This month’s focus for the Diverse Books Club* was foster care and adoption. While foster care and adoption can be beautiful things, there can also be heartbreak and difficulty for all involved—birth parents, children, and adoptive parents. Too often, the hard reality of adoption isn’t discussed or portrayed when we speak of these things. Adoptive parents are saviors, the children are lucky to get out, and the fairy tale ends with the judge’s gavel pronouncing the creation of a forever family. But adoption is not a fairy tale for most. It is, quite often, simply a necessary evil.
As an attorney, I have seen parents with disabilities who needed temporary help lose their children entirely to the machine that is the child welfare system. I’ve also seen children who needed help far sooner, but even once the State intervened stood little chance of getting what they needed. The failures are typically not for lack of care on the part of the people involved, but rather a function of a behemoth grown too large to manage with perpetually underfunded staff and resources. The end result is that while individual caseworkers, attorneys, and judges may very well care, the system doesn’t. And it is the system that swallows parents and children whole.
I was grateful, therefore, to see that there are mainstream, accessible books that tackle some of these issues and that DBC selected this as a theme to explore.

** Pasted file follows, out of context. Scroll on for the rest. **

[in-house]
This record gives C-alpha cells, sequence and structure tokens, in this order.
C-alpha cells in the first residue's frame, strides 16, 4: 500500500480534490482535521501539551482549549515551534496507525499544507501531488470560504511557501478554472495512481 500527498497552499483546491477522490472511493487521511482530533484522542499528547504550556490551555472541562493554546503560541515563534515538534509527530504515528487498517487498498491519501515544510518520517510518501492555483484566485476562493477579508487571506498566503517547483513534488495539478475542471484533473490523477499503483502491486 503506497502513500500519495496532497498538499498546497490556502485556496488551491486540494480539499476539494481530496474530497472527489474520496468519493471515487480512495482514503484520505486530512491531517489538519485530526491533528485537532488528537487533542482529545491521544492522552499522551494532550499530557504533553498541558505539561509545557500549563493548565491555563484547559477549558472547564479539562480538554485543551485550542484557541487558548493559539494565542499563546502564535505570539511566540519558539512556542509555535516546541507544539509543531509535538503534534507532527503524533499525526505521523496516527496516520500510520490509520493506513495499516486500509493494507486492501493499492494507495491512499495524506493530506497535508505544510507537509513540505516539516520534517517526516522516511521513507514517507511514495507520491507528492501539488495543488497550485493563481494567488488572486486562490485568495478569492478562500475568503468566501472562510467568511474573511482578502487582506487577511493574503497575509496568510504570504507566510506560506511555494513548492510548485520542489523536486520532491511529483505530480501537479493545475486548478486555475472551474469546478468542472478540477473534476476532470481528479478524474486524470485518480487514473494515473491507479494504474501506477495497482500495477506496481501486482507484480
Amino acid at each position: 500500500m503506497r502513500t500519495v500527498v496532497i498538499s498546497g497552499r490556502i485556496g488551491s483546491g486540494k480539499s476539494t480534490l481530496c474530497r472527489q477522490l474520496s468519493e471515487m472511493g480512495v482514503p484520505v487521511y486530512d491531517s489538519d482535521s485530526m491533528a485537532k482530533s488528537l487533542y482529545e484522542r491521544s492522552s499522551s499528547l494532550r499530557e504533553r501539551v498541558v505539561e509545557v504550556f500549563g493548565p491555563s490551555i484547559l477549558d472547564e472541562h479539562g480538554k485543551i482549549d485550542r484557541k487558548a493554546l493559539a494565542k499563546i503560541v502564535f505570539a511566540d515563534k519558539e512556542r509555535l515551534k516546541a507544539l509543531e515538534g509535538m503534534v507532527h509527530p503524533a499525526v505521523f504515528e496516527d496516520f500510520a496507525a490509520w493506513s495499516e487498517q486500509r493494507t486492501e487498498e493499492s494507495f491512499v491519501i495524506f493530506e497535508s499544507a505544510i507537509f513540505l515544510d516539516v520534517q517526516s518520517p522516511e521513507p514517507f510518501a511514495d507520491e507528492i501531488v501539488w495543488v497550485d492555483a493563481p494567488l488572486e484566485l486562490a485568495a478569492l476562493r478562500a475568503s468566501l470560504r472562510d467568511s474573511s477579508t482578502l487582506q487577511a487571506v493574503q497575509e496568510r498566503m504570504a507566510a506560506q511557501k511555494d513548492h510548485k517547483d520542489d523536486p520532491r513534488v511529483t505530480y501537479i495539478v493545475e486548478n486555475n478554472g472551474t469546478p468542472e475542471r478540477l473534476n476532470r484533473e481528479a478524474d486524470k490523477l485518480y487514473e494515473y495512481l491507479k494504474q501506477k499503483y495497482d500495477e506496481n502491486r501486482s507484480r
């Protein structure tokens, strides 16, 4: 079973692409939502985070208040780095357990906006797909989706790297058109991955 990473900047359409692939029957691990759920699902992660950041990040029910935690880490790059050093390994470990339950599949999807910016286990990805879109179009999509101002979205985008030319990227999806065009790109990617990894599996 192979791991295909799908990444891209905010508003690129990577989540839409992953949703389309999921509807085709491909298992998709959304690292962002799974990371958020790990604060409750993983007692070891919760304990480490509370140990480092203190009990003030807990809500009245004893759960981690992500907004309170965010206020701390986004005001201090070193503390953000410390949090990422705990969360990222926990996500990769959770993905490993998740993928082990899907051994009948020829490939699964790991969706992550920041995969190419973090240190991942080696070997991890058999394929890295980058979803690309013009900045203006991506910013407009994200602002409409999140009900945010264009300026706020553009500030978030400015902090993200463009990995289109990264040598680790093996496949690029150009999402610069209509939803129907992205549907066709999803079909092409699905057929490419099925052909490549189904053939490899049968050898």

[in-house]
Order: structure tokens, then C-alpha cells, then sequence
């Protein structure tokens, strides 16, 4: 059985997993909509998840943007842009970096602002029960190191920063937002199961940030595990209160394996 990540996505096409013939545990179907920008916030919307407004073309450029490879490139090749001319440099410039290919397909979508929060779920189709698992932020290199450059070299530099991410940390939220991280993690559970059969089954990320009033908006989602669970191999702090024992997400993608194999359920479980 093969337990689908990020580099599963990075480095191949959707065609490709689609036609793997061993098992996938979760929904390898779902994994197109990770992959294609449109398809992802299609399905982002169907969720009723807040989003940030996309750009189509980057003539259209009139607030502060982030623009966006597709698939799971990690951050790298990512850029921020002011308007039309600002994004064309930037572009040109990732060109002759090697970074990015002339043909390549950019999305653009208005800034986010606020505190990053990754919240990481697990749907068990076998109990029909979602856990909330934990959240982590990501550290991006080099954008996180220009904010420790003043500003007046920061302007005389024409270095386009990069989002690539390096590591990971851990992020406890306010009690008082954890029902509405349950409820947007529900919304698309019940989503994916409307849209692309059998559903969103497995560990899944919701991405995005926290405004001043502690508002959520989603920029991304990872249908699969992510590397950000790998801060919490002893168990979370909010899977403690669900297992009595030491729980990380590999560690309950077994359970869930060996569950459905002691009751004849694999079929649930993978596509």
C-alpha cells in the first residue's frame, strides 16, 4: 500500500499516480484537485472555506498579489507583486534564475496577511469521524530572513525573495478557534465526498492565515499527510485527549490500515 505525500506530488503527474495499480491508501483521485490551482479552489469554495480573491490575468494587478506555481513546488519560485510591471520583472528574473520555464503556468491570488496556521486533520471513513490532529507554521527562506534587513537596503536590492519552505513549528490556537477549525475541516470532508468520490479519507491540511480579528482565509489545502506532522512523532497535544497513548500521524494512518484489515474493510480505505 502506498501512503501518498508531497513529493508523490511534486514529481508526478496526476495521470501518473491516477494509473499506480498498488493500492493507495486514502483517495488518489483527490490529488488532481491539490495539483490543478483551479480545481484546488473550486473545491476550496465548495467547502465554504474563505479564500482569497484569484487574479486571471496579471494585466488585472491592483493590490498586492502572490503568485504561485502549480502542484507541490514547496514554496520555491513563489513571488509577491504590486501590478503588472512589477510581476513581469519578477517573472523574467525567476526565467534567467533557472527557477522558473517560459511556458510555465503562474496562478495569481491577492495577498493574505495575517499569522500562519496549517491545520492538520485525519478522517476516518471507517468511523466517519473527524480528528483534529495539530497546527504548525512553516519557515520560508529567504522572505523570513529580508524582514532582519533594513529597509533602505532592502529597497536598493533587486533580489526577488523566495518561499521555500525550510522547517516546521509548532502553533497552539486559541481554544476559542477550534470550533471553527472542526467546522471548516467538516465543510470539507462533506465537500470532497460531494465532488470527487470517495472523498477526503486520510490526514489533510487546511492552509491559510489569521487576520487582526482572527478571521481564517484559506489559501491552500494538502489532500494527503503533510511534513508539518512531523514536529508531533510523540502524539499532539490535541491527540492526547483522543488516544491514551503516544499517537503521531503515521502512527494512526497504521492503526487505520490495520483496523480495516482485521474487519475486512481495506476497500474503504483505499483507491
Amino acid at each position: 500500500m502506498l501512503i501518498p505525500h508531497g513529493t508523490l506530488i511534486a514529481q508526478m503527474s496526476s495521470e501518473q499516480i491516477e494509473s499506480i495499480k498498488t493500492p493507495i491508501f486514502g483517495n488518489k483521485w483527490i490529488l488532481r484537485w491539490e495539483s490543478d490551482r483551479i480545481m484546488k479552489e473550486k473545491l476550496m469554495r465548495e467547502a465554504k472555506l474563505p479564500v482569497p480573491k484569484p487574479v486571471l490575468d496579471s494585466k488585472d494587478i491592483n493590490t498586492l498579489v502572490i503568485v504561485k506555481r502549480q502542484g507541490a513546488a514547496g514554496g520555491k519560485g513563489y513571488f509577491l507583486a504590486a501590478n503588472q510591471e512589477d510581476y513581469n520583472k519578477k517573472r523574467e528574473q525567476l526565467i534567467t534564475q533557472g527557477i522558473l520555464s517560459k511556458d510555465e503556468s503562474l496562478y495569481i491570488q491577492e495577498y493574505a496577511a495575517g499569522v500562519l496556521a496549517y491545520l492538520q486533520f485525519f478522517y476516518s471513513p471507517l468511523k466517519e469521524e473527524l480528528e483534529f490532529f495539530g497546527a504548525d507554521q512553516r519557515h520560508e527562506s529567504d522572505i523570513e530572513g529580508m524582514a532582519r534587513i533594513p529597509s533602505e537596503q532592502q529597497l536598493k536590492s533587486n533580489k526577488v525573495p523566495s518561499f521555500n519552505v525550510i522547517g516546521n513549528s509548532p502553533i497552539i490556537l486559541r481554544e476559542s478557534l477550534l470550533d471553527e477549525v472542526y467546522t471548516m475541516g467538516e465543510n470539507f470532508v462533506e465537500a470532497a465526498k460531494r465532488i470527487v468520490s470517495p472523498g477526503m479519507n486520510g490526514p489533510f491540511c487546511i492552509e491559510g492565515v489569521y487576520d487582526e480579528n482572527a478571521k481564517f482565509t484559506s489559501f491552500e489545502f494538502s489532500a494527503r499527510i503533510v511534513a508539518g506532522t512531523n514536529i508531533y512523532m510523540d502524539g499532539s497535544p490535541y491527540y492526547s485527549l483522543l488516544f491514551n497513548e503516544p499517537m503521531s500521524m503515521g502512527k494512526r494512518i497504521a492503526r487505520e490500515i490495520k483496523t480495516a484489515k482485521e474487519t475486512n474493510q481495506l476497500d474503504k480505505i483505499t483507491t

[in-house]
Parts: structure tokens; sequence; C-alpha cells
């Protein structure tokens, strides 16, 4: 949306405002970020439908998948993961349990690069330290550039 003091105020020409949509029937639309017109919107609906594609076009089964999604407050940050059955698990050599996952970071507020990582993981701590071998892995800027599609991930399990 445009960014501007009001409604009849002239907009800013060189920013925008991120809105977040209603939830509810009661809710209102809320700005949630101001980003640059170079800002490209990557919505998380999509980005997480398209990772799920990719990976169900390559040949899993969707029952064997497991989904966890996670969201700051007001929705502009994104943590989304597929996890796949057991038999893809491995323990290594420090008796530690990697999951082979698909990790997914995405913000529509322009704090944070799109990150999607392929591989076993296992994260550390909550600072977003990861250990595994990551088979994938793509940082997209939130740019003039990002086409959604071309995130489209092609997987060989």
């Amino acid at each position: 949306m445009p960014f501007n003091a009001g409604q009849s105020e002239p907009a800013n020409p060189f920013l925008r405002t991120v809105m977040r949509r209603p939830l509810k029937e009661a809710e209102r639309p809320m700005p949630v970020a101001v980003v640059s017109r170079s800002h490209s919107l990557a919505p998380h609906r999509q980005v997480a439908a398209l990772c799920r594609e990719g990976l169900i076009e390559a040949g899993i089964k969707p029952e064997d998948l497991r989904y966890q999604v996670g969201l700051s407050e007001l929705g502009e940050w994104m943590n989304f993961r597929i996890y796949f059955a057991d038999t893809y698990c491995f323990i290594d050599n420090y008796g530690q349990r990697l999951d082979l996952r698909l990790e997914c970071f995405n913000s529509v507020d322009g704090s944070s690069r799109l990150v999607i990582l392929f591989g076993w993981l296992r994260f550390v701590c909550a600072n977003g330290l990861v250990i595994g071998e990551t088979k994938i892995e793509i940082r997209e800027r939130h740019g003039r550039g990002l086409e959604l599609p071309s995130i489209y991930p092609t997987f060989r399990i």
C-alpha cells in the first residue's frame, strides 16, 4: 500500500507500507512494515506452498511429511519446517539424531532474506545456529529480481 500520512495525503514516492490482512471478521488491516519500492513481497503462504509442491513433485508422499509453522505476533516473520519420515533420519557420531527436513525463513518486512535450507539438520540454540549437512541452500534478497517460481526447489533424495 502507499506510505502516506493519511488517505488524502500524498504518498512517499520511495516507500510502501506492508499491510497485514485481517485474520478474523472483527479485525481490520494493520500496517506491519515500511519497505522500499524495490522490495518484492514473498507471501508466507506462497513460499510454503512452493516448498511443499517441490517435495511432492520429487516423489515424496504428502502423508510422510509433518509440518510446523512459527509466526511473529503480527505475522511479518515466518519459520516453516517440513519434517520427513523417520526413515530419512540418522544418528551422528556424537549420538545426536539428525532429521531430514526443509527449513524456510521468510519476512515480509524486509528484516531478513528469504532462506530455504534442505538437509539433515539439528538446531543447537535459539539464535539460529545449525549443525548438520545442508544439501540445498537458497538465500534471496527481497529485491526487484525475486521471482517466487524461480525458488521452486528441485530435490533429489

forever, or a long, long time
The first DBC book I read this month, and my favorite of the two, was forever, or a long, long time—a middle grade book written by Caela Carter. This book was a pleasant surprise to me since I rarely really get into middle grade books. I’m not a teacher and don’t have children, so I don’t have a reason to ever pick them up outside of a book club selection and they’re usual hit or miss for me. I went ahead and got this one but assumed I might be quitting after a chapter or so. Thankfully, I was wrong.
Summary // Foster Care Damage
Forever is told from the point of view of fourth grader Flora who, along with her younger brother Julian has been adopted into what is supposed to be their forever home. You quickly come to realize that due to some neglect faced by these two children before landing where they are, Flora struggles with processing language—she understands but has trouble putting her thoughts into words and speaking. Julian hoards food, even though he now receives plenty at the table everyday. For children who have been through at least four placements and “entered care” very young, these disabilities and issues are not terribly surprising. Language delays can be common in children who were neglected or otherwise not engaged at a young age. Similarly, hoarding is a common aftereffect of serious neglect where access to food was limited. Long after the neglect has ended, the psychological remains of this neglect stays—rooting this out and filling in the hole left can take far longer. Nor is it surprising that Flora self-sabotages in school, torn between wanting to do well and please her mom and teacher and not wanting to have to transition away from the teacher and classroom she knows and loves.
Though Flora’s and Julian’s new mom and dad do everything they can and show remarkable patience, the adoption is still hard. Adoption did not make Flora speak overnight or keep her from self-sabotaging. It doesn’t keep Julian from hiding moldy chicken nuggets tucked in the folds of his khakis in his closet. Nor does having a mom and dad keep the children from wondering about their first mom and dad, or where they came from. Since no one seems to be able to tell them, Flora and Julian have created a heartbreaking little game, where they come up with theories of where they came from—they formed on the bottom of the sea, they stepped fully grown from a television, etc.